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Misalliance: Ngo Dinh Diem and the Roots of America's Intervention in the Vietnam War
When: Tuesday, September 24 2013, 4:30pm - 6:00pm
Where: 003 Rockefeller Center
Contact : Dickey Center 646-2023

Edward Miller, Associate Professor of History, Dartmouth College

 

MIsalliance coverDuring the 1950s, U.S. leaders hailed South Vietnamese leader Ngo Dinh Diem as model Cold War ally and funneled massive amounts of aid to his regime. But in 1963, Diem was ousted and assassinated in a coup backed by Washington. In this talk, Edward Miller revises the conventional wisdom about Diem and his downfall. By depicting Diem as a shrewd and ruthless operator with his own vision for Vietnam's modernization, Miller explains why he and his American allies clashed early and often over questions of reform and development. In 1963, these clashes, in combination with rising internal resistance to Diem's nation building programs, led to a crisis that fractured the alliance and changed the course of the Vietnam War.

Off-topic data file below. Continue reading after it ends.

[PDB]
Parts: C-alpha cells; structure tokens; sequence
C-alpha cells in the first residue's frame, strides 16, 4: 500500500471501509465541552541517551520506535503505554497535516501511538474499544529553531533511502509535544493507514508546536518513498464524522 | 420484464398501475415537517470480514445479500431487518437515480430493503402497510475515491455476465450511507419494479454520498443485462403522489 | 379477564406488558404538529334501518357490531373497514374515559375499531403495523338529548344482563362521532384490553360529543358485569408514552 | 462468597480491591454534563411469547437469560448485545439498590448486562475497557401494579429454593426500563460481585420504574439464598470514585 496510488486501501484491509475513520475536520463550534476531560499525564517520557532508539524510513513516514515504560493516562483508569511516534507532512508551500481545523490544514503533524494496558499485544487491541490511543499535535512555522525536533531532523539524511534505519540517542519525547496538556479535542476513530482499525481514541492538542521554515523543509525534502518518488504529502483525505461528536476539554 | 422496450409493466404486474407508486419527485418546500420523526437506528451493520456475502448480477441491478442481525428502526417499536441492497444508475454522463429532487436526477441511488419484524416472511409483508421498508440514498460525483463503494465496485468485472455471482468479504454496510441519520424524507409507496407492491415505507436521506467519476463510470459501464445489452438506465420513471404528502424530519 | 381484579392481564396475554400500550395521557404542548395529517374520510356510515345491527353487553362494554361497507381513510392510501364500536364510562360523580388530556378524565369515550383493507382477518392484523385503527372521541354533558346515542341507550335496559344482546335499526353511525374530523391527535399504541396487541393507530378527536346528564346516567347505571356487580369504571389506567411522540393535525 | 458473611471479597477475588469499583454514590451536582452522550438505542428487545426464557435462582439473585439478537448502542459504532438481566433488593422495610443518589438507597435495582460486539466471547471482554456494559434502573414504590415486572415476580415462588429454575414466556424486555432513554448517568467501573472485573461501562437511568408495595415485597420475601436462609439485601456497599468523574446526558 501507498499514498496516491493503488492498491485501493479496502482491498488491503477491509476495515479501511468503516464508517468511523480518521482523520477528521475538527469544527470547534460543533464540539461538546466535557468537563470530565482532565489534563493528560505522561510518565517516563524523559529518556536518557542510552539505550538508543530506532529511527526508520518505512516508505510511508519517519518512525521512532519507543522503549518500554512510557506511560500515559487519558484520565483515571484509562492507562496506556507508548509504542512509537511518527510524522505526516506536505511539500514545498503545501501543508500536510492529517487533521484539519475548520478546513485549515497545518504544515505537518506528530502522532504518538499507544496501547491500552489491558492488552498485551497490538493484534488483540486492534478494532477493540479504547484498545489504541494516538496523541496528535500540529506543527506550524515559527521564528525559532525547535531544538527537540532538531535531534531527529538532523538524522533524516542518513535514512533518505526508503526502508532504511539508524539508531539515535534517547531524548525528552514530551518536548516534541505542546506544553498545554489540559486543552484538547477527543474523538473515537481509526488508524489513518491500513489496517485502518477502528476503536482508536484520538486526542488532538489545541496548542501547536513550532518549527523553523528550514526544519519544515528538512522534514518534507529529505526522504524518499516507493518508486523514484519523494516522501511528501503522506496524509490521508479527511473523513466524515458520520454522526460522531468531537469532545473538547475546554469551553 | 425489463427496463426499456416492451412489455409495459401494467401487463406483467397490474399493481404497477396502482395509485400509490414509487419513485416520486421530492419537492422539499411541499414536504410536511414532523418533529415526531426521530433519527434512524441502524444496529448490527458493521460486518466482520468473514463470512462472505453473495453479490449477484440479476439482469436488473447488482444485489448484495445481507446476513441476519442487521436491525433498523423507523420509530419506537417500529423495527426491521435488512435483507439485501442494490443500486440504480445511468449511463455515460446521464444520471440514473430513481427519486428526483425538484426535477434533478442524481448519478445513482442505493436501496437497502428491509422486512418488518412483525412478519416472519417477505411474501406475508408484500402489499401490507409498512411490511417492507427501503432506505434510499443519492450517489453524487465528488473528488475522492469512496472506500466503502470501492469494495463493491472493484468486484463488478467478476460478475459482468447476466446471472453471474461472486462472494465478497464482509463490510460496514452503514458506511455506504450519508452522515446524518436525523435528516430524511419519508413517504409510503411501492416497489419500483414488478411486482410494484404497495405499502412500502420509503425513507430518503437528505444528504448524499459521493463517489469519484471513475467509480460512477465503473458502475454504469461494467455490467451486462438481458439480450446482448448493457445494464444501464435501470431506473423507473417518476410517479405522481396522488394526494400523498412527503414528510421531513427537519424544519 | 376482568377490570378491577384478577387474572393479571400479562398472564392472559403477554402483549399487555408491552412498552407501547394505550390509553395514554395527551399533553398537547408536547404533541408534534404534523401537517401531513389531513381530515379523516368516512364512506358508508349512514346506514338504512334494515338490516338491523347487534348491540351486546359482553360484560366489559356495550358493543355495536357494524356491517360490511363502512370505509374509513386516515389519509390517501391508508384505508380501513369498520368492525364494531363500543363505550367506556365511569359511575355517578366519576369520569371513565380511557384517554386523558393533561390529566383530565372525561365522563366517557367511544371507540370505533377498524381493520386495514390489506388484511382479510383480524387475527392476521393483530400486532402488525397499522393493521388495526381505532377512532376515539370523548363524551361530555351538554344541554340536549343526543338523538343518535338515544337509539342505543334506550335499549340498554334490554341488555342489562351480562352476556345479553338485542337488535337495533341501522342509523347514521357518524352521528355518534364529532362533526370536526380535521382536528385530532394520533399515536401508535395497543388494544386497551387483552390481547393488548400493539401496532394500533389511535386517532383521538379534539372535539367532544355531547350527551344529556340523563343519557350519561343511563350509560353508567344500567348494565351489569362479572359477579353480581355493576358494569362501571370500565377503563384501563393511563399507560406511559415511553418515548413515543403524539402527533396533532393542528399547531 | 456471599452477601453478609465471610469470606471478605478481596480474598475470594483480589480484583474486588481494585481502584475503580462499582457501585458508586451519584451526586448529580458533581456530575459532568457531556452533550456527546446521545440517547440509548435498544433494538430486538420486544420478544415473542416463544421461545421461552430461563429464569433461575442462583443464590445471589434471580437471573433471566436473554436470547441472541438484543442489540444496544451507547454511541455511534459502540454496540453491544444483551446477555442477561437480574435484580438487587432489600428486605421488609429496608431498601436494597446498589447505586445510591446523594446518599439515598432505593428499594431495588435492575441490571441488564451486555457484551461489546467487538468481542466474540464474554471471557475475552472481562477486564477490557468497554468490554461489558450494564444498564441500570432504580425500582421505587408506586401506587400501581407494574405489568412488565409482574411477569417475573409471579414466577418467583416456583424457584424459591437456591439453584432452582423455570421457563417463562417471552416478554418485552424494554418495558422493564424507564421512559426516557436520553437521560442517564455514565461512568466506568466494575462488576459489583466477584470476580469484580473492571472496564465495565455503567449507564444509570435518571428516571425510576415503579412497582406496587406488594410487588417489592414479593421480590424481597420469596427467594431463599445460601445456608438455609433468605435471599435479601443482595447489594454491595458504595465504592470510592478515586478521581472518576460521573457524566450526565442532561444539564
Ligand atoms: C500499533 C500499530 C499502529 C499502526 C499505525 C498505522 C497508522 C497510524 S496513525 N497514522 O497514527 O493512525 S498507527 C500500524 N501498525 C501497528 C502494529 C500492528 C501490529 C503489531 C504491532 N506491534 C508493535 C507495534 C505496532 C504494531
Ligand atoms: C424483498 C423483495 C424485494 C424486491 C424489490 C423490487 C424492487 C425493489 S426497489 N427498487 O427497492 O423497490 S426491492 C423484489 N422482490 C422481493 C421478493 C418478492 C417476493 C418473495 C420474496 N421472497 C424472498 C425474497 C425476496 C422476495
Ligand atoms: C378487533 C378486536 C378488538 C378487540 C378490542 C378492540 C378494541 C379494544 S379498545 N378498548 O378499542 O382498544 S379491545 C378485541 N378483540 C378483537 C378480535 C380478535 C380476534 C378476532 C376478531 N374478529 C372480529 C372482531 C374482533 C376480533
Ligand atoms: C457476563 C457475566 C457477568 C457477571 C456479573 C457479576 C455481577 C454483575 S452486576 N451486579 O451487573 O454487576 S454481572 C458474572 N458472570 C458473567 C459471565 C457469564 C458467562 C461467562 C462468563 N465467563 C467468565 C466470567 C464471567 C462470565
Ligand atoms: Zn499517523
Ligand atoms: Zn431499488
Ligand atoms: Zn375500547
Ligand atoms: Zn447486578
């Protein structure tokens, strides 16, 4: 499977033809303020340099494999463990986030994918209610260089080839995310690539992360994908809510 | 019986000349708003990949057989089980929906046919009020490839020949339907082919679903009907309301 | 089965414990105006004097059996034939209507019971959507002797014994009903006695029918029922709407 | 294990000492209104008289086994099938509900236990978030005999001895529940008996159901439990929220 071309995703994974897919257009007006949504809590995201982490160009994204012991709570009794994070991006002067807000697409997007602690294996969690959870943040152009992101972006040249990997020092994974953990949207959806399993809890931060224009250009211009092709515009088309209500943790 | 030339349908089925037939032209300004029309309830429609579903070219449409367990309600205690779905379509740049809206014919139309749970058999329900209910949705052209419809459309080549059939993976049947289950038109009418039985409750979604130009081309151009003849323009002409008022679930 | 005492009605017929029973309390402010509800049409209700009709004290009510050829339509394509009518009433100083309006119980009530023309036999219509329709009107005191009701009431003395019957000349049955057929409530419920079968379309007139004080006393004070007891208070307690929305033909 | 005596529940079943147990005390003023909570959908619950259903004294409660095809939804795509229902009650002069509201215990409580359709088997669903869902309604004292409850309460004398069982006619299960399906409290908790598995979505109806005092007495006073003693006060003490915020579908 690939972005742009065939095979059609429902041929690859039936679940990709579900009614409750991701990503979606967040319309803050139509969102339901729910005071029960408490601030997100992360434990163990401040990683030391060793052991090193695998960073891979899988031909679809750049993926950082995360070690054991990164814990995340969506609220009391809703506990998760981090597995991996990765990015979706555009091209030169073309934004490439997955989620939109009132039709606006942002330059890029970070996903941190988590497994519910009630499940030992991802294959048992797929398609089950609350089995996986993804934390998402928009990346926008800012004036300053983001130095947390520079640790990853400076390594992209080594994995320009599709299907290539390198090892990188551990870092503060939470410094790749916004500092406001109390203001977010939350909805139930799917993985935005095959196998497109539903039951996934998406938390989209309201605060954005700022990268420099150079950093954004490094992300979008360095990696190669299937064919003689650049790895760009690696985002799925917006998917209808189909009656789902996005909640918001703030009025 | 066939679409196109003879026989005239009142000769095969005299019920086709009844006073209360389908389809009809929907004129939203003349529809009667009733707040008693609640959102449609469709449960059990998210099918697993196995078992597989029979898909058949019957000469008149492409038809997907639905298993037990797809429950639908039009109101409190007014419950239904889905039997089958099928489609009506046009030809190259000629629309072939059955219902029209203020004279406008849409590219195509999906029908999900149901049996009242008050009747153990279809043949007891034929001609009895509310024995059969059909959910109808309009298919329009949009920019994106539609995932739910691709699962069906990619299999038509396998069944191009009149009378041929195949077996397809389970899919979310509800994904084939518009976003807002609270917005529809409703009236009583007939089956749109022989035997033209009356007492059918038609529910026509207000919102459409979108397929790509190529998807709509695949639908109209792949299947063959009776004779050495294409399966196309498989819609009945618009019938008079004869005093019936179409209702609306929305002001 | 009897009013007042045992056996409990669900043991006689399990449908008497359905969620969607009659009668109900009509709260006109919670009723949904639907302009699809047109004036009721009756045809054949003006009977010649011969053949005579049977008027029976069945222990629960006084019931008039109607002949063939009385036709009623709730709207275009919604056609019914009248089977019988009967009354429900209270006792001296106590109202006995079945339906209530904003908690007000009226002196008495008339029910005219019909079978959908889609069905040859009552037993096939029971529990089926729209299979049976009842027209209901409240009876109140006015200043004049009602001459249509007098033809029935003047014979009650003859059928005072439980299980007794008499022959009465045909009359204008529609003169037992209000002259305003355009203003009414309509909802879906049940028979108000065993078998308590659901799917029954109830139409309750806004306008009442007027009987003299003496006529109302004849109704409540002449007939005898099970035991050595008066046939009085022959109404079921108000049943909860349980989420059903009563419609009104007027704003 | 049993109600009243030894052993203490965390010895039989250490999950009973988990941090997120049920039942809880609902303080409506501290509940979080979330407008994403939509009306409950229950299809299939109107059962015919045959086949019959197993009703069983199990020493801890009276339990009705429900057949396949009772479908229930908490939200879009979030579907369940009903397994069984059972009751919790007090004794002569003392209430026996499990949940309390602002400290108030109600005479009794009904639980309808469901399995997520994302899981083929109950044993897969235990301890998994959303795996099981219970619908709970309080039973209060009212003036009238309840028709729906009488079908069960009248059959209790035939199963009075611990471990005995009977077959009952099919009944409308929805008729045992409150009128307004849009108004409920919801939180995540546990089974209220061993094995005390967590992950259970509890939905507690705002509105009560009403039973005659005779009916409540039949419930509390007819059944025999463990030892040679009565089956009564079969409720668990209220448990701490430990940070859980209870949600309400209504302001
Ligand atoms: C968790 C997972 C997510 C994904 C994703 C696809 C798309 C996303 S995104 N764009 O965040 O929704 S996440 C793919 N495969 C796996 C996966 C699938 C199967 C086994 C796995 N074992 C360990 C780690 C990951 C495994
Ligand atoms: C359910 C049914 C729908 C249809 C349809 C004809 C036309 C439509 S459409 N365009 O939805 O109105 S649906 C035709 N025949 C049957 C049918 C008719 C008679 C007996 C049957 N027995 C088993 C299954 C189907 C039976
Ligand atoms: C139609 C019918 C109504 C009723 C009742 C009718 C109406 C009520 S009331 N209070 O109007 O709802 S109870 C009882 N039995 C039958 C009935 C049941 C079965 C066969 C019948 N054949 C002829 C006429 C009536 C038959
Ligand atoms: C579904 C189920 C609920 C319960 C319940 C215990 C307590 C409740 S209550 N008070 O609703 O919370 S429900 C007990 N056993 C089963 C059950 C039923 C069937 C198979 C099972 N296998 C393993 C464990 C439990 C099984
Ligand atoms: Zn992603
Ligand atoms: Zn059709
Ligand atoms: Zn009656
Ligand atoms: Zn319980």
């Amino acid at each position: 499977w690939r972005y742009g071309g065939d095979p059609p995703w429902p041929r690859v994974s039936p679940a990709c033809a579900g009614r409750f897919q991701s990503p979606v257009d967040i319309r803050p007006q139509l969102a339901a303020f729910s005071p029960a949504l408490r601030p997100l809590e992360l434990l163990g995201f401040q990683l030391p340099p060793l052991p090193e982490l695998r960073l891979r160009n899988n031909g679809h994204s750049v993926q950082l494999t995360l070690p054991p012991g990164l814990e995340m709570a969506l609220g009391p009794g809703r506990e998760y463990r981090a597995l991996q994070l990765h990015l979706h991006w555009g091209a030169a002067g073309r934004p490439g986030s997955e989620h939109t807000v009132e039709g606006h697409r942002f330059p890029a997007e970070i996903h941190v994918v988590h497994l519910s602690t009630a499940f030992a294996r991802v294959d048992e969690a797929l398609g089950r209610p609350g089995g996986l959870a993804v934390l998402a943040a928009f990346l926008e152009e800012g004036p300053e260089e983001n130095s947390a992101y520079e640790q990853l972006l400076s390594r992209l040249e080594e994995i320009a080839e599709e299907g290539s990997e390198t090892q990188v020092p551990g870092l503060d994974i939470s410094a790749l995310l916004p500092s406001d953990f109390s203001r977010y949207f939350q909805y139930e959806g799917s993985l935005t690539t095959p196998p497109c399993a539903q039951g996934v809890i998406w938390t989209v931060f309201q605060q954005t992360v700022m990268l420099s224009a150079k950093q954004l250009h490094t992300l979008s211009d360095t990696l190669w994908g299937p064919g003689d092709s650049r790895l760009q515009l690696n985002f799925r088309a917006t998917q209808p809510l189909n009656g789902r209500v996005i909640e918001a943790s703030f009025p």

Edward Miller is a historian of America’s relations with the world, with particular expertise in the Vietnam War.  Since arriving at Dartmouth in 2004, he has offered courses on the U.S. and the World, American Empire, and the Vietnam War.  His first book, Misalliance: Ngo Dinh Diem, the United States, and the Fate of South Vietnam, was published by Harvard University Press in 2013.  This book is based in part on extensive research in Vietnamese sources, including South Vietnamese government records held in archives in Ho Chi Minh City.

Co-sponsored with the Rockefeller Center 

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